Michelangelo di Lodovico Buonarroti (1475-1564) grew up at the height of the Renaissance period, a time when the transition away from medieval art was just about completed.
Florence was at the center of this all, a great place to be for a young prodigy. Little did people in the city know that this Italian artist would become one of the most renowned artists to have ever lived.
In this article, we take a closer look at some of the most interesting facts about The Torment of Saint Anthony by Michelangelo, one of the most fascinating artworks in the artist’s oeuvre.
1. It was painted while Michelangelo was still a young teenager
Michelangelo was born on March 6, 1475, in the small town of Caprese in the Tuscany region of central Italy. This town is located near Arezzo and is now known as “Caprese Michelangelo.”
His family was relatively well off and he was sent to Florence to pursue his Humanist studies. He wasn’t interested in grammar but rather spent his days copying famous paintings.
He officially started his apprenticeship at the age of 13 and started sculpting his first reliefs in the 1490s.
He completed The Torment of Saint Anthony in the late 1480s, probably between 1487 and 1488. This was a time when the artist was only 12 to 13 years old.
He eventually sculpted until the day he died in 1564, hacking away at the Rondanini Pietà at the age of 88.
2. It depicts a popular medieval legend derived from various sources
The painting depicts Saint Anthony (251-356 A.D.), a Christian monk from Egypt who became a saint shortly after he passed away at the extremely old age of 105.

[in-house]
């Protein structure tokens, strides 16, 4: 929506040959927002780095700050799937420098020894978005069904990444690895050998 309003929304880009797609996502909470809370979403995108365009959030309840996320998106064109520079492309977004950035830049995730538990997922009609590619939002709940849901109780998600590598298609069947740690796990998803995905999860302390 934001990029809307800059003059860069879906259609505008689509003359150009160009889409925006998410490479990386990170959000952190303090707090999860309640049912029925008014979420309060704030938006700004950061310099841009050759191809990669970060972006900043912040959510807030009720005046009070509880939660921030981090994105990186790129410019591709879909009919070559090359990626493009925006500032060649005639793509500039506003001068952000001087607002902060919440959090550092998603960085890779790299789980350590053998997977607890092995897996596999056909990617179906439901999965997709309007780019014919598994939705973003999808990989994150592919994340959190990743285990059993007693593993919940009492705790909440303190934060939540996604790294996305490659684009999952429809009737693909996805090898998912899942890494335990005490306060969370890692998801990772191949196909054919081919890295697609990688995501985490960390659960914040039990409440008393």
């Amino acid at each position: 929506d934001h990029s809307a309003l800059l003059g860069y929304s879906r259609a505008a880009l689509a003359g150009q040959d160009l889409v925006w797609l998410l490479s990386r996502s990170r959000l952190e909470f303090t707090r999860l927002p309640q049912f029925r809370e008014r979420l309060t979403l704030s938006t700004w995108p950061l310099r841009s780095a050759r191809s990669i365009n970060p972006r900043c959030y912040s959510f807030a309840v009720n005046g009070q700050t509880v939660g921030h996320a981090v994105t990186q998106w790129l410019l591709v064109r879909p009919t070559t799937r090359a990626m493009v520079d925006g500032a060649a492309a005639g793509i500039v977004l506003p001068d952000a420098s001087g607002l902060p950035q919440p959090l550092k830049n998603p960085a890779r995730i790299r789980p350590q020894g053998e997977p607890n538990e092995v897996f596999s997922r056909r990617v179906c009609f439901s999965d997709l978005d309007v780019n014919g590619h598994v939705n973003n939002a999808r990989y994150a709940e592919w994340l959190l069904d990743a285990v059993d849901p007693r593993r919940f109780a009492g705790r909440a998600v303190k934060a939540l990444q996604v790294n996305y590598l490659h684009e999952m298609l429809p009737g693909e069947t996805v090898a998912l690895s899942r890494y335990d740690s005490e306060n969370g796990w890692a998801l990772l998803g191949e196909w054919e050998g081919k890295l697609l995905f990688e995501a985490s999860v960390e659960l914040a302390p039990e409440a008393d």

He’s one of the most famous of all Deserts Fathers, monks who lived a reclusive life in the desert. He’s sometimes referred to as “The Father of all Monks.”
The Torment of Saint Anthony is also referred to as “The Temptation of Saint Anthony” and depicts the moment that he is being assaulted by demons in the desert.
He resisted the temptation of these hideous beasts and was eventually flown out of the desert by angels. The painting depicts a snapshot in which he is attacked.
This subject was part of the “Golden Legend,” a medieval collection of over 1,000 manuscripts that were very popular in the late Middle Ages.
3. It’s the earliest extant painting in the oeuvre of Michelangelo
Michelangelo used oil and tempera to produce this panel painting. Oil is slow drying while tempera is much faster to dry.
Although the Flemish Primitives and more specifically Jan van Eyck (1390-1441), had already mastered using oil multiple decades earlier, tempera was still a pretty common painting material in Italy until the late 15th century.
There are only 4 extant panel paintings by Michelangelo. He mainly focused on sculpting, although he also produced world-famous frescoes in the Sistine Chapel.
Of these 4 panel paintings, this is the only surviving one that he produced during his adolescent years. This notion also makes it the earliest extant panel painting by the artist.
4. The young artist was inspired by an engraving of the same subject
Florence was the center of the Renaissance and the city where the revival of classical and Humanist ideals emerged in the 14th century.